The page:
Published Monday, 07 October 2013
Windsor Park in Belfast is to be re-developed in a £25m scheme. (© DOE)
In September the minister said £25m in funding, set aside for the Windsor Park development, could not be provided until the IFA had "appropriate governance".
Problems arose after the governing body appointed Amateur League official David Martin as deputy president.
Members of the IFA's council unanimously backed Mr Martin for the position - even though he had been forced to resign from the same post three years ago and subsequently failed a suitability test for senior office.
Mr Martin's 2010 resignation was a result of his role in the unfair dismissal of Howard Wells as IFA chief executive.
A tribunal ruled the IFA should compensate Mr Wells £500,000.
The then president Raymond Kennedy also had to stand down.
The IFA scrapped the requirement for suitability assessments for senior officials earlier this year.
Following Mr Martin's appointment, Minister Ní Chuilín said: "I need to be assured that appropriate governance and accountability structures have been maintained.
"Until that happens, I can't sign off on any agreement."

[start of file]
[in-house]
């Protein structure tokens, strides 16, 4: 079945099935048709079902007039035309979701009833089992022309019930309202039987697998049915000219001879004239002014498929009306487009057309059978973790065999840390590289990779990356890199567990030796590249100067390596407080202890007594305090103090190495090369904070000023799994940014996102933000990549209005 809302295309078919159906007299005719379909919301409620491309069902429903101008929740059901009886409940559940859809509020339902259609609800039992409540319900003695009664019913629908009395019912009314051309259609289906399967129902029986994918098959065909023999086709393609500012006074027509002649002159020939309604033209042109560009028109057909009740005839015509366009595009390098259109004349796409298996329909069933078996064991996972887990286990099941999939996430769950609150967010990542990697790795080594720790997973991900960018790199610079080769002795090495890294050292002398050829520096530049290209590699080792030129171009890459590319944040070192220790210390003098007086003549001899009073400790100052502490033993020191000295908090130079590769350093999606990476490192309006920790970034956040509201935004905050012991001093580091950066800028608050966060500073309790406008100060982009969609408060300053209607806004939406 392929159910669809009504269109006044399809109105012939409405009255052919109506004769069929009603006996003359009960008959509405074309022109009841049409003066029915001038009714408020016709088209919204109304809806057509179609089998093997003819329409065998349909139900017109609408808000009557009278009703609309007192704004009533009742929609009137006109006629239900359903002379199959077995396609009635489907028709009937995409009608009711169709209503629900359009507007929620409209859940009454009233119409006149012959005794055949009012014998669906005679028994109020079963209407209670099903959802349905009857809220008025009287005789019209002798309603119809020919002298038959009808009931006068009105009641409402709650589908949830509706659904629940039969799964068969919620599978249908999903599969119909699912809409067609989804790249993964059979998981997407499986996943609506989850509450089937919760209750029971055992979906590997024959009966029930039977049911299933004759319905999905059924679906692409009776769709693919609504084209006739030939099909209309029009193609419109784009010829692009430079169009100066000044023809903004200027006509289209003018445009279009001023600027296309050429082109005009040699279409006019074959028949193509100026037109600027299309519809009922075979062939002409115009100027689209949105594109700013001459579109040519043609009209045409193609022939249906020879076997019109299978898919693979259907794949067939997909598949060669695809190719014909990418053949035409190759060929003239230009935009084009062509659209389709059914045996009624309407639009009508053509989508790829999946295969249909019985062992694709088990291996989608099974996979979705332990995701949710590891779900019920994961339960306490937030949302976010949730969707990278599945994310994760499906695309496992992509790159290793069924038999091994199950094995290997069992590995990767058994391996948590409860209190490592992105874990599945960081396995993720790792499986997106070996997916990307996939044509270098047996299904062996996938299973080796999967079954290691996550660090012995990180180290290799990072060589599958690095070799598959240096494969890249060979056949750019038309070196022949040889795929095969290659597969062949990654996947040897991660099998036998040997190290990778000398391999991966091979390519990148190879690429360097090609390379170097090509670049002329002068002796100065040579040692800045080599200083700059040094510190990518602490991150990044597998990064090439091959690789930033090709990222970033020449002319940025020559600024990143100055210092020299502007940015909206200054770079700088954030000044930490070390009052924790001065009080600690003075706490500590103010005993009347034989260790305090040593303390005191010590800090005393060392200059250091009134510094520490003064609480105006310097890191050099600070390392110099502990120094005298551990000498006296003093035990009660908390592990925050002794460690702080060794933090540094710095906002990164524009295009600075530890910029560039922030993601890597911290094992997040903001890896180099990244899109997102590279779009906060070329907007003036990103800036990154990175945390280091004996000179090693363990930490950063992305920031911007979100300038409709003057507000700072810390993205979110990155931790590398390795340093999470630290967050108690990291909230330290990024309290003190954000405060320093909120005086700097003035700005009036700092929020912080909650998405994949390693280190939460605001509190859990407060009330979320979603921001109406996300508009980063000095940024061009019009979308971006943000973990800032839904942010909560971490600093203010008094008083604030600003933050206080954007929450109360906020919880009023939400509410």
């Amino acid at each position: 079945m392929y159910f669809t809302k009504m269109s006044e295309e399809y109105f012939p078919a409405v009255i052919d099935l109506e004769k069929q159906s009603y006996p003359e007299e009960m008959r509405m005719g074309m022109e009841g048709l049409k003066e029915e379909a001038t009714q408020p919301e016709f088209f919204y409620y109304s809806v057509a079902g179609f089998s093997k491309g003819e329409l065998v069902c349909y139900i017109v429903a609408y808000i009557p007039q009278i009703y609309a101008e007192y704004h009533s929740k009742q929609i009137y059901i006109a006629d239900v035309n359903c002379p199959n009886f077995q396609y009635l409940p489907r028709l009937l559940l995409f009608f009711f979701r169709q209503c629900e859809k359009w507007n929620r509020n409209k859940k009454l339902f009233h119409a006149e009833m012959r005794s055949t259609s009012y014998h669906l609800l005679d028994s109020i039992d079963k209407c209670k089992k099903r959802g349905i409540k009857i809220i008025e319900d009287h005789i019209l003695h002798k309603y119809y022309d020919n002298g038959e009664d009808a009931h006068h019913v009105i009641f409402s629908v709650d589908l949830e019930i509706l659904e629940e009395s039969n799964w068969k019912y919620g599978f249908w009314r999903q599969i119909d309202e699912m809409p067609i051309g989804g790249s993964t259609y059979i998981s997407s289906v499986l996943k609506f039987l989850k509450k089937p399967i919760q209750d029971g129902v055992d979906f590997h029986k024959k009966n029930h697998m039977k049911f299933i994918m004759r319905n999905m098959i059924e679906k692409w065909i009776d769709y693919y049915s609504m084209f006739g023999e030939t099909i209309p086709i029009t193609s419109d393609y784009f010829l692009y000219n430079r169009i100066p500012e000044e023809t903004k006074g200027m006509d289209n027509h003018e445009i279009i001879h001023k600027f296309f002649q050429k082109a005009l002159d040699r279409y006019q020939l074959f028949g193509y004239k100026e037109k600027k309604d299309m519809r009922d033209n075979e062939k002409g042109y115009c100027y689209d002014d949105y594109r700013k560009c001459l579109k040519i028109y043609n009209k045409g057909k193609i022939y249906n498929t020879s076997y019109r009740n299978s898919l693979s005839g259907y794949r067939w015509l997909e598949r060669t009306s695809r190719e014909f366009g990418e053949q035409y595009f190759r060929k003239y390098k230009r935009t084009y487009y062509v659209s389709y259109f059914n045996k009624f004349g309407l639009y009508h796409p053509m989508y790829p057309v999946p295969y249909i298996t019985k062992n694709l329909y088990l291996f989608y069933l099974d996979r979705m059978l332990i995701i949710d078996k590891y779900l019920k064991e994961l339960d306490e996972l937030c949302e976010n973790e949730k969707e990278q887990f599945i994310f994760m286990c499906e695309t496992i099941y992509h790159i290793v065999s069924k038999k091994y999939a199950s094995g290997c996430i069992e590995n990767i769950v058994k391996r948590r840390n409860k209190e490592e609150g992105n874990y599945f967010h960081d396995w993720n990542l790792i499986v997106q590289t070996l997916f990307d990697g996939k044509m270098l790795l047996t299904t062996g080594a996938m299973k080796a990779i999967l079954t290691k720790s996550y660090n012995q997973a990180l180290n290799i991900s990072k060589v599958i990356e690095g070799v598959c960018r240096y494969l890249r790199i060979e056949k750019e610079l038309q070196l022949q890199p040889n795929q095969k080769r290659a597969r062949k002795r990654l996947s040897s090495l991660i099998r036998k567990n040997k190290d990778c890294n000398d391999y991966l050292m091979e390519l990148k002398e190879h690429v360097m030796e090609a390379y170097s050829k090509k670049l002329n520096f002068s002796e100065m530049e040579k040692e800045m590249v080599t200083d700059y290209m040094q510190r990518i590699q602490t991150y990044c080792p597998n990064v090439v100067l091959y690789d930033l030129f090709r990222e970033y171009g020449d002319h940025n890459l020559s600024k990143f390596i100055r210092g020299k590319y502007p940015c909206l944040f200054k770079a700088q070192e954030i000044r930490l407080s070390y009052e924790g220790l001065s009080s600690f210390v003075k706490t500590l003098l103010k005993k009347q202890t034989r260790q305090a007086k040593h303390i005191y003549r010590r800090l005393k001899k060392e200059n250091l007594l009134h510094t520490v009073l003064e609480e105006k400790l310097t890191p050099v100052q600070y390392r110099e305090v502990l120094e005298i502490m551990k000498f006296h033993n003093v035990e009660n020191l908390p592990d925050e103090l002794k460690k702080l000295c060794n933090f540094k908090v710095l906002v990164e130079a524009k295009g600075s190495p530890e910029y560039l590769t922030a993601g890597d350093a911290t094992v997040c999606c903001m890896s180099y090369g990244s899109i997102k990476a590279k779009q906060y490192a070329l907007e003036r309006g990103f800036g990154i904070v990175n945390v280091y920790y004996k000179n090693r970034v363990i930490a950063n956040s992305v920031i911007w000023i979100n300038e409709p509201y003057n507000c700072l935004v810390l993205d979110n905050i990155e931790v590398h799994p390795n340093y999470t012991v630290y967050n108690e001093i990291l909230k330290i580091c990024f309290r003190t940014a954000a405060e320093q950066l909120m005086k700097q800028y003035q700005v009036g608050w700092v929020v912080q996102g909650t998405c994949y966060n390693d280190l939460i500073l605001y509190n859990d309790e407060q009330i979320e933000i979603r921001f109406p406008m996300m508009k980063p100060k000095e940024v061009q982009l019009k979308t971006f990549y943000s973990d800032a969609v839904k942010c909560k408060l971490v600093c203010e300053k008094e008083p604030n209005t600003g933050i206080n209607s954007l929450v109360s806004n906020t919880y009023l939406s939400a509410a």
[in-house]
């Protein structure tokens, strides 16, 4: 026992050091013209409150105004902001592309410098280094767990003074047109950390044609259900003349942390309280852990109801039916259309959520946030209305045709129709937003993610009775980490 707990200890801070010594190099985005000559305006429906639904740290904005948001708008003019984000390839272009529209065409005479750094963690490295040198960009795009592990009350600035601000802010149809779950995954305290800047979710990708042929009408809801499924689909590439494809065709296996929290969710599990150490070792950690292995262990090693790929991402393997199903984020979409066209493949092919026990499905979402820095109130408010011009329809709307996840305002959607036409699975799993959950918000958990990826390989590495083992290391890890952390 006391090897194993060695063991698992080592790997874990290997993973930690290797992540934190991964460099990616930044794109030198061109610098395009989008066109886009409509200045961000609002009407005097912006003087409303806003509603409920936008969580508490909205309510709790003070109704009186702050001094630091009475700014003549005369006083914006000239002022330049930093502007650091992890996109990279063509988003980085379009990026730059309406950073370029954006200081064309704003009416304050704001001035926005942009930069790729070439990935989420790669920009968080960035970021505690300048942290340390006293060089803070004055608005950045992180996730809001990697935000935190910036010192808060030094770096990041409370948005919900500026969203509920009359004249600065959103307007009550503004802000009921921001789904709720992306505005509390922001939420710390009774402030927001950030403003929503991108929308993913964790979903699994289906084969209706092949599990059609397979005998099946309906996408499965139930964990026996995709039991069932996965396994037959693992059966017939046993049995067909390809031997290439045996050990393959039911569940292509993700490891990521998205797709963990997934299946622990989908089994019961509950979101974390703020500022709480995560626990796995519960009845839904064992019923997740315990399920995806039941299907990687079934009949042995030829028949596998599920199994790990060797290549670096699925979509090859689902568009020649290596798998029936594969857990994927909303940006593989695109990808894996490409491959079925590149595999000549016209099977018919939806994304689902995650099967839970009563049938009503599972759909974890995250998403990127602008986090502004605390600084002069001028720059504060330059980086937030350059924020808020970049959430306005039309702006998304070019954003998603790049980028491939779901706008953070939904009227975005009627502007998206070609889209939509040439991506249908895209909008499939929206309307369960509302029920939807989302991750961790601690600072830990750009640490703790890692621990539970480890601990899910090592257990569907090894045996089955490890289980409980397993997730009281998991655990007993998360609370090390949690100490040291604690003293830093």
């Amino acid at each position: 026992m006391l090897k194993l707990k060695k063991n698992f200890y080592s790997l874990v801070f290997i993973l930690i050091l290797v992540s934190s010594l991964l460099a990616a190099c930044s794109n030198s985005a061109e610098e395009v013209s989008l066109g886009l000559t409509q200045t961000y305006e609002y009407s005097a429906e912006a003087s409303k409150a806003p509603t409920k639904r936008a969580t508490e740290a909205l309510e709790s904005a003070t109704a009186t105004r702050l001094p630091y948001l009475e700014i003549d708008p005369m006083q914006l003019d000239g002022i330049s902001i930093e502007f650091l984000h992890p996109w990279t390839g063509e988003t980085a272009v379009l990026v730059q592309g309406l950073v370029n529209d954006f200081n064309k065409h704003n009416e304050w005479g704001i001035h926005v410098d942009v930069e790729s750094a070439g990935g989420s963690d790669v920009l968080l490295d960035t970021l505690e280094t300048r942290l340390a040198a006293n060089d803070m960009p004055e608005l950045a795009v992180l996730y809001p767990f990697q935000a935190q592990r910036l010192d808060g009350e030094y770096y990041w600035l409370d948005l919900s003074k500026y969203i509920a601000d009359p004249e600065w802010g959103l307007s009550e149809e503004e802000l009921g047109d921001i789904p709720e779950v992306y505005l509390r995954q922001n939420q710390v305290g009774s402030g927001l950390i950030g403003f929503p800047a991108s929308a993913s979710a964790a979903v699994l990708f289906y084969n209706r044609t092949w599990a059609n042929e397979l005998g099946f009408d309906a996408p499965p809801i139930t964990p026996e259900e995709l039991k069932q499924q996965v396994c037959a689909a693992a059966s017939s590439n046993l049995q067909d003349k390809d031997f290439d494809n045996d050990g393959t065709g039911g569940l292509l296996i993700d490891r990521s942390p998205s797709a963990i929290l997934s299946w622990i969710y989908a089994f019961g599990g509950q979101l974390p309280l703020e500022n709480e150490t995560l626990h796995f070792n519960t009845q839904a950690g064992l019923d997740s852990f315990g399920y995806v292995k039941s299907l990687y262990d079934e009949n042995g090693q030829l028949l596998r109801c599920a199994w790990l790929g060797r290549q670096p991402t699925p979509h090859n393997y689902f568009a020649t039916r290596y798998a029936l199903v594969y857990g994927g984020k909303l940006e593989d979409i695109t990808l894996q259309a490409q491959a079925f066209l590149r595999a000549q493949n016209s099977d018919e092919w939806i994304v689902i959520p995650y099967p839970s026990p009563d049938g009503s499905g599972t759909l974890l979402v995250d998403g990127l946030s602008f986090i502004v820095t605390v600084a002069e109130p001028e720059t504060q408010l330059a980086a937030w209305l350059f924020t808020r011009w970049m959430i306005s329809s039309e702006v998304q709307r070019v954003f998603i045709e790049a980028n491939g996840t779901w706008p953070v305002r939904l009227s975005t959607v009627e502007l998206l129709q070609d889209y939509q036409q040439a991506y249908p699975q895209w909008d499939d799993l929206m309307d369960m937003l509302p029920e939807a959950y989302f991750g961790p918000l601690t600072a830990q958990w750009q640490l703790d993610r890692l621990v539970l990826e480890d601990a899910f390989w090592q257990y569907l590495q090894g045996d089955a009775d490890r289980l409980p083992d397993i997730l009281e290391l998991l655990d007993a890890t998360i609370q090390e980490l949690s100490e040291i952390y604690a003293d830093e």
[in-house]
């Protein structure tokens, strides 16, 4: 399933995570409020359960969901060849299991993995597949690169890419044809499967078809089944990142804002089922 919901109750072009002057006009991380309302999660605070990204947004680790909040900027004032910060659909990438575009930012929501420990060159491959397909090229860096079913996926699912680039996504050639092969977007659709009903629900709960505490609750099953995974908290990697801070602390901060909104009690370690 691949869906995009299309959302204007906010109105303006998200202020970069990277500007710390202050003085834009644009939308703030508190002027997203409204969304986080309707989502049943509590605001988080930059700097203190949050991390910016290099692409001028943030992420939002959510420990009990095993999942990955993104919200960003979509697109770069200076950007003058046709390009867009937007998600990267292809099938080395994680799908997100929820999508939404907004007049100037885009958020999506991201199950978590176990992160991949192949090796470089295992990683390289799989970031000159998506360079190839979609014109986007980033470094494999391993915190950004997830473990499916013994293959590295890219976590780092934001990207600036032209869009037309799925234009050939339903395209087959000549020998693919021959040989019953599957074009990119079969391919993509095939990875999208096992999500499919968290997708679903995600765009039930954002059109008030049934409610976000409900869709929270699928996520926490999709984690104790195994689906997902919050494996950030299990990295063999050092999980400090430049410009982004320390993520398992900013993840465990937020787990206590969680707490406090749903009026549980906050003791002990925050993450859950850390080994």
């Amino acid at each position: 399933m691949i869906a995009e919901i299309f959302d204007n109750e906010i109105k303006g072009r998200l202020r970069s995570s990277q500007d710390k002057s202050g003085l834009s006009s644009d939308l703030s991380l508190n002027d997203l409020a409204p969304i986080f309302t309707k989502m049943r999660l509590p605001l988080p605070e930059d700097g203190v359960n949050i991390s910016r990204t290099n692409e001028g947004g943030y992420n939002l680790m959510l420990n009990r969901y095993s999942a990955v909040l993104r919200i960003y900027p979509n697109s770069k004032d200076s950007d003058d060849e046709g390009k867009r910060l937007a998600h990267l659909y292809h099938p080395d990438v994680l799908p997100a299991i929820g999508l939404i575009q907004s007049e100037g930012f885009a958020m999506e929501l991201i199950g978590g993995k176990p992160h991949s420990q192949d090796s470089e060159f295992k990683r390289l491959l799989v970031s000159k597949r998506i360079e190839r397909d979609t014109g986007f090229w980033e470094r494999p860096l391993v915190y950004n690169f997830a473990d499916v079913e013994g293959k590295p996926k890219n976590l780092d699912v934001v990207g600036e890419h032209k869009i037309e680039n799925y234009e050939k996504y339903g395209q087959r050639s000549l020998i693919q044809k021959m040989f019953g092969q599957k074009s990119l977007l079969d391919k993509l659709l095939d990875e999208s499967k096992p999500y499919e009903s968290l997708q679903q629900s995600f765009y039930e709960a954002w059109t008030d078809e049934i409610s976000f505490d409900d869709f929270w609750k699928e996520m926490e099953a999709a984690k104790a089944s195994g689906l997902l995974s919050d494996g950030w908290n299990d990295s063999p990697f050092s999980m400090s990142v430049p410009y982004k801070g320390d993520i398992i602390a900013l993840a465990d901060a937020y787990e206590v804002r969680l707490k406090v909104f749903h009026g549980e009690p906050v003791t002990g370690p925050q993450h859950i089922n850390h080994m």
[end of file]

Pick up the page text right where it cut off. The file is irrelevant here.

During Stormont's topical questions debate on Monday, DUP MLA Peter Weir asked the minister for an update on discussions with the IFA.
She responded: "The discussions are ongoing, and I am sure that the member will appreciate that there is a lot of sensitivity in the matter.
I remain confident that we can resolve the outstanding governance issues.
Carál ní Chuilín
Mr Weir also asked what discussions the department had held with the European Union to ensure that it would not block funding.
The minister added: "We have been in Europe, and we will continue to talk to Europe.
"We are hoping to have an outcome from those ongoing discussions before Christmas.
"Either way, it is still a very sensitive issue."
She added: "I have fought the issue on behalf of the IFA in particular but also on behalf of the whole Executive.
"The state aid issue raises questions for every investment that we have made in the past 10 years, not just in DCAL but across the board.
"The member will appreciate and understand that I am robustly defending any challenges on state aid.
"Needless to say, we are working through it well."
Windsor Park, home to Linfield and the Northern Ireland squad, is in major need of a revamp.
A total of £110m was set aside by DCAL for three building projects - the Ulster rugby ground at Ravenhill, the GAA's Casement Park and Windsor Park, with the latter to receive £25m.
The plans for the development were formally submitted by the IFA in last December.
The work, which it was hoped would begin last month, would take the capacity of the stadium from 15,000 to 18,000 and improve its outdated facilities.
© UTV News